Kirsch Russia Kirsch Russell Portland Alzheimer National Bureau Of Standards Nyu Harvard Joel Runyon New York City Engineer Bronx High School Walden Hungary Russia.
"walden" Discussed on Spark from CBC Radio

Spark from CBC Radio

01:44 min | 9 months ago

"walden" Discussed on Spark from CBC Radio

"Theatre from the comfort of your own home claiming available wherever you get your podcasts. I'm Nora Young. This is sparked this episode first aired in December Twenty nineteen. At the time we were inspired by Henry David Thoreau who was a twenty eight year old curmudgeon when he wrote his famous book Walden in any weather at any hour of the day or night, I've been anxious to improve the nick of time and watch it on my stick to to stand on the meeting of two attorneys the past and future, which is precisely the present moment to toe that line. If you think about it thorough was something of a nineteenth century American nostradamus giving voice to our twenty-first-century desired unplug get back to nature and to ourselves. Let us spend one day as deliberately as nature and not be thrown off the track by every nutshell mosquitoes wing that falls on the rails. It. Doesn't matter whether it's eighteen forty five in the woods near Walden pond or two thousand nineteen on the busy streets Toronto we humans need to slow down. Or sometimes even stop our minds need a break. Let's rise early and fast or break fast gently and without perturbation. Let Company come and let company go let the bells ring and the Children Cry Determined to make a day of it. But how does saber the space for rest relaxation and restoration in are always on culture maybe we need to reconnect with the rhythms of wakefulness and sleep far.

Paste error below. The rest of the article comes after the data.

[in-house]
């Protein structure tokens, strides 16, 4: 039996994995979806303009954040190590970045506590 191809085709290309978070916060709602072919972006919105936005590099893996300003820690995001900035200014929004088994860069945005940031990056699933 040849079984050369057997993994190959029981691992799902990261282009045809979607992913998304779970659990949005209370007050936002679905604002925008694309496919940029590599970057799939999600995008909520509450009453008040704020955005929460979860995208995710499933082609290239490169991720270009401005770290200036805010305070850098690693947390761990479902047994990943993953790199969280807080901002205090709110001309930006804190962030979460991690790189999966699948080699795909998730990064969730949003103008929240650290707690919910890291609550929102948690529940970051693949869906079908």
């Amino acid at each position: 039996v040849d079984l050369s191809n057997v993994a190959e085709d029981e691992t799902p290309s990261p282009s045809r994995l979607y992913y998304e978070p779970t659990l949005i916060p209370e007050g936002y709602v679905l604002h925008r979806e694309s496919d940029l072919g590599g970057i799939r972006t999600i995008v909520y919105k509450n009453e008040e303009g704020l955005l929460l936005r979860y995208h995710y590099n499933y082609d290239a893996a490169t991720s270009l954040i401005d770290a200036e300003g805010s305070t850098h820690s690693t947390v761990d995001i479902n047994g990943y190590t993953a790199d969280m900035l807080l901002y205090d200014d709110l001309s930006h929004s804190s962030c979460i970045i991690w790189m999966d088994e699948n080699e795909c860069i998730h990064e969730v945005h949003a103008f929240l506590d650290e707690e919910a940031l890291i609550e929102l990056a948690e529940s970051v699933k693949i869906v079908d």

Walden pond Henry David Thoreau Nora Young Walden Toronto
"walden" Discussed on Spark from CBC Radio

Spark from CBC Radio

01:43 min | 9 months ago

"walden" Discussed on Spark from CBC Radio